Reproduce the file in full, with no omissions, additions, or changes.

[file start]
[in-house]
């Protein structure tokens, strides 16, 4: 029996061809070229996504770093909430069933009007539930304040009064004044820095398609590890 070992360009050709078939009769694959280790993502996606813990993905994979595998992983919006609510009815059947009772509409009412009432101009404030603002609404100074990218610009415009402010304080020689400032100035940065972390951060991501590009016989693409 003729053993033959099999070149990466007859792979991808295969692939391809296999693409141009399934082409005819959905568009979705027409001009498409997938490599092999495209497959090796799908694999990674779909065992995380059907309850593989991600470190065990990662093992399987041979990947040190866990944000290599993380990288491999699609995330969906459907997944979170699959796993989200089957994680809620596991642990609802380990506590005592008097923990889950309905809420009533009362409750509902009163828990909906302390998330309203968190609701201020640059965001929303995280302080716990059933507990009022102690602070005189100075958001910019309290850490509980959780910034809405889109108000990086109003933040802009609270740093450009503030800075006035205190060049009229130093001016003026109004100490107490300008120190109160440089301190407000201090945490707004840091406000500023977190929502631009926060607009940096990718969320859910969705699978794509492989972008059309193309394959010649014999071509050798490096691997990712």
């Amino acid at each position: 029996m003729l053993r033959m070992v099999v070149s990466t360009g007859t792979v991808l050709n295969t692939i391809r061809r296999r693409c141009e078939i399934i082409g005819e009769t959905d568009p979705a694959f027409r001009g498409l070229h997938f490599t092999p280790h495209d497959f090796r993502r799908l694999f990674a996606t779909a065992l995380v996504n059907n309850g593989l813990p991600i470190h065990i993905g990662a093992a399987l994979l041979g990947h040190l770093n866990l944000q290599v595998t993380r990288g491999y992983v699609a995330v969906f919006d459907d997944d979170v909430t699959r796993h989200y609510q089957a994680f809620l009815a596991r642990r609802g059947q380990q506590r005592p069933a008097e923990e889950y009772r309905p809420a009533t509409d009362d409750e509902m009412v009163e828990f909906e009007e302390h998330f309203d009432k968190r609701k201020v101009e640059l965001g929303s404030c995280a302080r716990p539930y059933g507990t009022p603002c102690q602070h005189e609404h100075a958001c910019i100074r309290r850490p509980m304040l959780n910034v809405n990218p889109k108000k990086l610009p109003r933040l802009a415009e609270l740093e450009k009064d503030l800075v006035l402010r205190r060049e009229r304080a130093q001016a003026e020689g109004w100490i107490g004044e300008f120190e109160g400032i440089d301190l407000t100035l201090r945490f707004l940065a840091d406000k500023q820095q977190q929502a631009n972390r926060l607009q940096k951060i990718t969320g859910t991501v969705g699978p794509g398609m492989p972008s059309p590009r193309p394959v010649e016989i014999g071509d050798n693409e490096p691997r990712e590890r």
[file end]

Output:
[in-house]
């Protein structure tokens, strides 16, 4: 029996061809070229996504770093909430069933009007539930304040009064004044820095398609590890 070992360009050709078939009769694959280790993502996606813990993905994979595998992983919006609510009815059947009772509409009412009432101009404030603002609404100074990218610009415009402010304080020689400032100035940065972390951060991501590009016989693409 003729053993033959099999070149990466007859792979991808295969692939391809296999693409141009399934082409005819959905568009979705027409001009498409997938490599092999495209497959090796799908694999990674779909065992995380059907309850593989991600470190065990990662093992399987041979990947040190866990944000290599993380990288491999699609995330969906459907997944979170699959796993989200089957994680809620596991642990609802380990506590005592008097923990889950309905809420009533009362409750509902009163828990909906302390998330309203968190609701201020640059965001929303995280302080716990059933507990009022102690602070005189100075958001910019309290850490509980959780910034809405889109108000990086109003933040802009609270740093450009503030800075006035205190060049009229130093001016003026109004100490107490300008120190109160440089301190407000201090945490707004840091406000500023977190929502631009926060607009940096990718969320859910969705699978794509492989972008059309193309394959010649014999071509050798490096691997990712």
């Amino acid at each position: 029996m003729l053993r033959m070992v099999v070149s990466t360009g007859t792979v991808l050709n295969t692939i391809r061809r296999r693409c141009e078939i399934i082409g005819e009769t959905d568009p979705a694959f027409r001009g498409l070229h997938f490599t092999p280790h495209d497959f090796r993502r799908l694999f990674a996606t779909a065992l995380v996504n059907n309850g593989l813990p991600i470190h065990i993905g990662a093992a399987l994979l041979g990947h040190l770093n866990l944000q290599v595998t993380r990288g491999y992983v699609a995330v969906f919006d459907d997944d979170v909430t699959r796993h989200y609510q089957a994680f809620l009815a596991r642990r609802g059947q380990q506590r005592p069933a008097e923990e889950y009772r309905p809420a009533t509409d009362d409750e509902m009412v009163e828990f909906e009007e302390h998330f309203d009432k968190r609701k201020v101009e640059l965001g929303s404030c995280a302080r716990p539930y059933g507990t009022p603002c102690q602070h005189e609404h100075a958001c910019i100074r309290r850490p509980m304040l959780n910034v809405n990218p889109k108000k990086l610009p109003r933040l802009a415009e609270l740093e450009k009064d503030l800075v006035l402010r205190r060049e009229r304080a130093q001016a003026e020689g109004w100490i107490g004044e300008f120190e109160g400032i440089d301190l407000t100035l201090r945490f707004l940065a840091d406000k500023q820095q977190q929502a631009n972390r926060l607009q940096k951060i990718t969320g859910t991501v969705g699978p794509g398609m492989p972008s059309p590009r193309p394959v010649e016989i014999g071509d050798n693409e490096p691997r990712e590890r």